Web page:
Germany has lost its youth, if the findings of a new survey are to be believed. More than 3,000 Germans of all ages were asked more than 100 questions to find out their attitudes on work, love, generational identity, what they value, what future they expect and what legacy they want to pass on to future generations.
The so-called Legacy Study was conducted by the weekly newspaper Die Zeit, the Berlin Social Science Center and the Institute for Applied Social Sciences, and it has demolished previous notions of what it means to be young or old in Germany.
Between the questions and columns of figures, the young people have gone. The responses show that young people have become more cautious and more reasonable than expected. And their parents and grandparents are more liberal, flexible and youthful than was thought.
In fact, young Germans today are no longer distinguishable from retirees or baby boomers. Not regarding sex, where older persons are just as relaxed. Or regarding drugs and alcohol, rejected by young and old alike.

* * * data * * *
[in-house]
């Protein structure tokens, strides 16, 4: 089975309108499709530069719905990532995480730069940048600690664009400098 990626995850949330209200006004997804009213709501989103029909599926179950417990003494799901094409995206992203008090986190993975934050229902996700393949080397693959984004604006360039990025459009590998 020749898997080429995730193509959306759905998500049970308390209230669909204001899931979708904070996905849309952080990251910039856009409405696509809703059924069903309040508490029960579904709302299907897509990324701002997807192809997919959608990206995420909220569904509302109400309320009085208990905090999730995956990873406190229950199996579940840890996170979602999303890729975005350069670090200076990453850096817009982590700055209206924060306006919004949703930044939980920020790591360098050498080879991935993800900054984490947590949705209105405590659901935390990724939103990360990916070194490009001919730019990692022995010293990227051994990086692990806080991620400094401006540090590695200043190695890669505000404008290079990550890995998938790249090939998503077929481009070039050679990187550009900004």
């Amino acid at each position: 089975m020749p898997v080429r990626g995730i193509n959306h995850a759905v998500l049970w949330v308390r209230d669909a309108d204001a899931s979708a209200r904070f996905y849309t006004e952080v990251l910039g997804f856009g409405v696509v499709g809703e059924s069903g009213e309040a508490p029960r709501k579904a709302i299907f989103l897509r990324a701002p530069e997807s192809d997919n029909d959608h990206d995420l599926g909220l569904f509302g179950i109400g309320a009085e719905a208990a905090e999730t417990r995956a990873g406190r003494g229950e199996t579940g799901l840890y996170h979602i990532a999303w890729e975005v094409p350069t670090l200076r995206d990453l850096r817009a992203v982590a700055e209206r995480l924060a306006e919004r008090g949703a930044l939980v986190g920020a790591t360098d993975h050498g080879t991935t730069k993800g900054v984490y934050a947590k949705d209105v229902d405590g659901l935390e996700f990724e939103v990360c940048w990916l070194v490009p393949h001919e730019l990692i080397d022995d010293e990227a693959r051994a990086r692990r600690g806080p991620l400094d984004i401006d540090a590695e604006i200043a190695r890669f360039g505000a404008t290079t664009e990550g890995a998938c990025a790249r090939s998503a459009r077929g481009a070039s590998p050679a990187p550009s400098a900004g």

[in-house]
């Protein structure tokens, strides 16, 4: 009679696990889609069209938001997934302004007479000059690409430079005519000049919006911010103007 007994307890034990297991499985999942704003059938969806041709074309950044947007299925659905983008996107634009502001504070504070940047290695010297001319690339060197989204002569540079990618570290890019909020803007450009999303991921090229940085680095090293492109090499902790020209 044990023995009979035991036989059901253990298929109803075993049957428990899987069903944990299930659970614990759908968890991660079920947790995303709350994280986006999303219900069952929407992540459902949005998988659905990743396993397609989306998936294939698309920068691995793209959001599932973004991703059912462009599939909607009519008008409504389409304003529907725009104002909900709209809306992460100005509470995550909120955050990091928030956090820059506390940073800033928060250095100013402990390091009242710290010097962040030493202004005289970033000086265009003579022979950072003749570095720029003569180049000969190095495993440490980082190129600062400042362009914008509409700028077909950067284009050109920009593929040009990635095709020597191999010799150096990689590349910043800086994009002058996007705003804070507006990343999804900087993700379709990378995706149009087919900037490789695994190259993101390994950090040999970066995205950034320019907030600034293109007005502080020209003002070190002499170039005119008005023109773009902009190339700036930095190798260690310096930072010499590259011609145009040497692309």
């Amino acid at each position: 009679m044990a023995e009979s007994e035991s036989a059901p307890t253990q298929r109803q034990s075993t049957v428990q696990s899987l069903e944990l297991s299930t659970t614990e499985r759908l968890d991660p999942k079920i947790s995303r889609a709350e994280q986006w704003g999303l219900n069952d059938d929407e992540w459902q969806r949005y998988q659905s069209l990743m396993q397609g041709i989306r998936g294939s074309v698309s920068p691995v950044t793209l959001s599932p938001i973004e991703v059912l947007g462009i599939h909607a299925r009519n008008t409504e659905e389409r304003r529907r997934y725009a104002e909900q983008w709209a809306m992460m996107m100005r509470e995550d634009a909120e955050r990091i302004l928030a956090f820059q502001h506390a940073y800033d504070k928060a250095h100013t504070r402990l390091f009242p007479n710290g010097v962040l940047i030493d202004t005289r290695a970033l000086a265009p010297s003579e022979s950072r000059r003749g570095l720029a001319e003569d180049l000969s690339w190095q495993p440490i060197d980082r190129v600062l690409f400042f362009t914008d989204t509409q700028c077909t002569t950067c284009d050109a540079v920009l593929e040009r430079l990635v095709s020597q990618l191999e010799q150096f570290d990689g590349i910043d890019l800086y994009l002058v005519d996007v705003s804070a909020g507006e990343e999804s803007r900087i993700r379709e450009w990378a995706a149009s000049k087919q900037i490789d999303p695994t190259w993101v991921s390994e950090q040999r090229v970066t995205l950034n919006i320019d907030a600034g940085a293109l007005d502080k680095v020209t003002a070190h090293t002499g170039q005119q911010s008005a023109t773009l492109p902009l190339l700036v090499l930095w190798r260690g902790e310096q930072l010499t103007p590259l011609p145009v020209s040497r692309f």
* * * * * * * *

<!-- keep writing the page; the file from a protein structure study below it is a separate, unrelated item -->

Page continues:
Life phases used to be clearly distinguishable. Young persons tried things out, went on paths that sometimes led to their goal and sometimes led them astray, unlike adults, who observed these undertakings and openness to change with skepticism.
Young people have become more cautious and more reasonable than expected. And their parents and grandparents are more liberal, flexible and youthful than was thought.
The Legacy Study examined these notions with questions like: Is it important for people to begin something new? The expectation was that young people don’t have anything to lose and are more willing to leave everything behind. But the survey revealed a surprising similarity in attitudes between young and old. Of those polled, 70 percent of older people said it was important for coming generations to begin something new. And 64 percent of those between 18 and 35 shared that opinion. No significant difference.
The generations shared similar opinions on other questions: For example, whether they are or have been ashamed of their sexuality. “What makes older persons tick is the same as what makes young people tick,” said Jutta Allmendinger, president of the Berlin Social Science Center.